While the most accurate reconstruction is clearly achieved from the RP data, the agreement with the PMOD composite is good for all considered Ca II K archives. R is above 0.78 and the RMS difference is less than 0.32 Wm−2 for all considered datasets. Overall, the reconstructions from data taken with a broad or narrow bandwidth and their quality are all comparable. Some discrepancy between the TSI values in the reconstruction with MS data and the PMOD values in the early 1990s is due to scarcity of the data during that period, such that a meaningful comparison is difficult. Furthermore, the spectral bandwidth of the MS data was, in fact, not constant over the time, varying between 0.3 and 1.2 Å. Except MS, the highest RMS differences resulted from CL, SF, and Te data. SF and Te are the two extreme cases with respect to the employed bandwidth among the CCD-archives tested here, SF using the broadest and Te the narrowest bandwidth. The best estimate of Bsat generally increases with decreasing bandwidth employed for the Ca II K observations. In particular, the adopted Bsat value for RP data (201 G) is lower than that for Te data (352 G), which is consistent with the Te data having a narrower bandwidth, than the RP data.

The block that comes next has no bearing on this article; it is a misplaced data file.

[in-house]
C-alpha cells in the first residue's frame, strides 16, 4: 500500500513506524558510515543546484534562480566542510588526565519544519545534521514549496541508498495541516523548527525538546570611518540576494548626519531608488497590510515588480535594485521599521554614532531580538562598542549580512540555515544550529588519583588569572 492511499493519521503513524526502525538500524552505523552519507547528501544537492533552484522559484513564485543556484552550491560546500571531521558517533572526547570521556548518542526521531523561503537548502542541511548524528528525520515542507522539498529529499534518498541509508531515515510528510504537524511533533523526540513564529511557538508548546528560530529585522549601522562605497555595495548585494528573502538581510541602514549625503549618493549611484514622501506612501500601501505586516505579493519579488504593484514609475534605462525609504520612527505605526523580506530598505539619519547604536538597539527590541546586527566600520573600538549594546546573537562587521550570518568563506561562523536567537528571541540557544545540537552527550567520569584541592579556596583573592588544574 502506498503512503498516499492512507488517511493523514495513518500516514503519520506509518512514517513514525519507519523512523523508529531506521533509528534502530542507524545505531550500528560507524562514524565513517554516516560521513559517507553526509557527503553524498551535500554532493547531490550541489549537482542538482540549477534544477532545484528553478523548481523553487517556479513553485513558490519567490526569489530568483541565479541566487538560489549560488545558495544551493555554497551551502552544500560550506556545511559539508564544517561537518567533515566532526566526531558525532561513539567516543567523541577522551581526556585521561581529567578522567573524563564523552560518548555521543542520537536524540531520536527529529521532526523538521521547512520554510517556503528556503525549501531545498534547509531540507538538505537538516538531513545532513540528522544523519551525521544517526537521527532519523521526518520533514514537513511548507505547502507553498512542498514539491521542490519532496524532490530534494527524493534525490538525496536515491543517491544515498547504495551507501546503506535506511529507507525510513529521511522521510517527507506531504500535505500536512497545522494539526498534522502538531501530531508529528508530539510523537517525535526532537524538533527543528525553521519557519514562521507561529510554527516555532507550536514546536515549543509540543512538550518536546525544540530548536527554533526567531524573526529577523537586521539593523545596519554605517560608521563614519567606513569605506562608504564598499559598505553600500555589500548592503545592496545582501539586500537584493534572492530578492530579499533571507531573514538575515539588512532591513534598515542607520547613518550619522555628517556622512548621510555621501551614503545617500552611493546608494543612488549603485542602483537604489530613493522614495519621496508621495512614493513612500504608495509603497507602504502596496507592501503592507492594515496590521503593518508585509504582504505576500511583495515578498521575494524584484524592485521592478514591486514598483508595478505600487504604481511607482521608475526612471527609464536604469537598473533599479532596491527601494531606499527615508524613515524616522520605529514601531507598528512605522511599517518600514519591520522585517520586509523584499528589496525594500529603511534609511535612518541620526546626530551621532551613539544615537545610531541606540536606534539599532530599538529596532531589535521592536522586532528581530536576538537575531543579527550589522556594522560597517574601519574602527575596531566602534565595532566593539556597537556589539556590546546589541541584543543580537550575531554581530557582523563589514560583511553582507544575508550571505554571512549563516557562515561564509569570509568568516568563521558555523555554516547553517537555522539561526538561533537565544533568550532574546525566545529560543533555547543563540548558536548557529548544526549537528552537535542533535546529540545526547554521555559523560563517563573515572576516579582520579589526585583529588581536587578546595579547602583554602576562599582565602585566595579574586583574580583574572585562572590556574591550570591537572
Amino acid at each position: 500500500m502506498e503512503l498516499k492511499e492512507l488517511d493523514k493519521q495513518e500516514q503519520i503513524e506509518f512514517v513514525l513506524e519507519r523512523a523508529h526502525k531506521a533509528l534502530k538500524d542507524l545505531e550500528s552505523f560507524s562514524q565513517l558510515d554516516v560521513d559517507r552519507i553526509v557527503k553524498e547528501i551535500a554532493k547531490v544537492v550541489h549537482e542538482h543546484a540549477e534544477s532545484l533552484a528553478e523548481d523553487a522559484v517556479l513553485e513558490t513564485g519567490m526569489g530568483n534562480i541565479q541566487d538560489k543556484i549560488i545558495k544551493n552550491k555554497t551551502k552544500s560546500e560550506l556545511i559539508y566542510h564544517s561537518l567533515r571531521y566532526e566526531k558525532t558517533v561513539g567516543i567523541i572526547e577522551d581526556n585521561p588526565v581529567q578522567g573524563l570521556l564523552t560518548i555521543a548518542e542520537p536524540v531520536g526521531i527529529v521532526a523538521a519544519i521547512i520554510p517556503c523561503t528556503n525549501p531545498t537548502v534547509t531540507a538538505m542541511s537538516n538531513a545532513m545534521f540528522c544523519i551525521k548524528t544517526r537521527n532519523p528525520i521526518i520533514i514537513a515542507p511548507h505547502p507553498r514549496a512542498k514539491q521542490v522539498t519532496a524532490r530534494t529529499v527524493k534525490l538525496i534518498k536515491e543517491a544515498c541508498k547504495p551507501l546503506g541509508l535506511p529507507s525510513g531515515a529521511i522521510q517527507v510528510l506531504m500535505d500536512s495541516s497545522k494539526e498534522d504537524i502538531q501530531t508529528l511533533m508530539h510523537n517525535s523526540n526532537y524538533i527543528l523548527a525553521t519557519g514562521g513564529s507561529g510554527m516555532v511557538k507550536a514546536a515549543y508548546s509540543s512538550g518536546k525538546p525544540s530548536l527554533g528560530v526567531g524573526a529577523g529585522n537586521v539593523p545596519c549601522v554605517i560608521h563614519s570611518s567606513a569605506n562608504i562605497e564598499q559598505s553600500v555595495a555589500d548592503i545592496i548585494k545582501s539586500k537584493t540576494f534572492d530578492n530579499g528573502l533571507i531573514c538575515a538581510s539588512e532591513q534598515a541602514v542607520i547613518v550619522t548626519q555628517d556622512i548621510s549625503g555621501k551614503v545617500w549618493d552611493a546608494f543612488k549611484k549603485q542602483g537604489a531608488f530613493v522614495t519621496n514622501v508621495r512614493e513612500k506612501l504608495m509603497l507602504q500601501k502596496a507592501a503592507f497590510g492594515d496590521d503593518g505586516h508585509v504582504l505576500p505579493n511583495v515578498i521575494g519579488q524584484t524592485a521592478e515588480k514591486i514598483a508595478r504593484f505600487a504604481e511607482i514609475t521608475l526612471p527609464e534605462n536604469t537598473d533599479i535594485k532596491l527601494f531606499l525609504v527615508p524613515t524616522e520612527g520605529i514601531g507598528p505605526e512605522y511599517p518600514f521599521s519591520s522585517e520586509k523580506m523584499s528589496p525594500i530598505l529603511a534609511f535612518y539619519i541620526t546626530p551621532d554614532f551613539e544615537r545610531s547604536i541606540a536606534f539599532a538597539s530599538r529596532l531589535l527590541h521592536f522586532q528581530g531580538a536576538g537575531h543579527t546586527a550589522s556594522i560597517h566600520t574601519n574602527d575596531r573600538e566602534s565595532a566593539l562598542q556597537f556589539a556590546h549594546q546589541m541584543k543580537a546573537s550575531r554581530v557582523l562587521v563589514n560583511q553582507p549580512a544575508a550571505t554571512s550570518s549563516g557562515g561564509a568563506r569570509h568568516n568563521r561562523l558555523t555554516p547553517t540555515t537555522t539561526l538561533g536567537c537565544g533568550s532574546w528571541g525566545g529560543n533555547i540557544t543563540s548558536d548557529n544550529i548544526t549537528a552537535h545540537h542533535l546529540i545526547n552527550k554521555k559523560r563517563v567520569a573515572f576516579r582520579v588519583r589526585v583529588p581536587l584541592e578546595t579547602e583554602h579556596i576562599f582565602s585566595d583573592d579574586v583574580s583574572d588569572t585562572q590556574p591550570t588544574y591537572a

To analyse the effect of the off-band observations on the irradiance reconstructions, we considered the data from Meudon (MDW) and Mauna Loa (MLW). Figure 7 and Table 3 present TSI reconstructions from these archives. These reconstructions are also in good agreement with the PMOD TSI series. But we again notice that the adopted Bsat generally decreases with the offset of the central wavelength of the observations from the line core. This might be due to the non-linearity of the relation between archives with different bandpasses (see Fig. 1 and Sect. 3.1), which will be addressed in a separate paper.

thumbnail Fig. 7.

Same as Fig. 6. but for off-band Ca II K observations from the MDW and MLW datasets (see Sect. 5.2 for more details).

Overall, our preliminary analysis suggests that data taken with a narrower or broader passbands or offsets in the central wavelength can generally be used for historical reconstructions. Also noteworthy is that the accuracy of the reconstruction with the MS data is similar to that of the other archives (keeping in mind the scarcity of the observations), highlighting the value of even the archives with large pixel-scale for this purpose (see Sect. 5.1).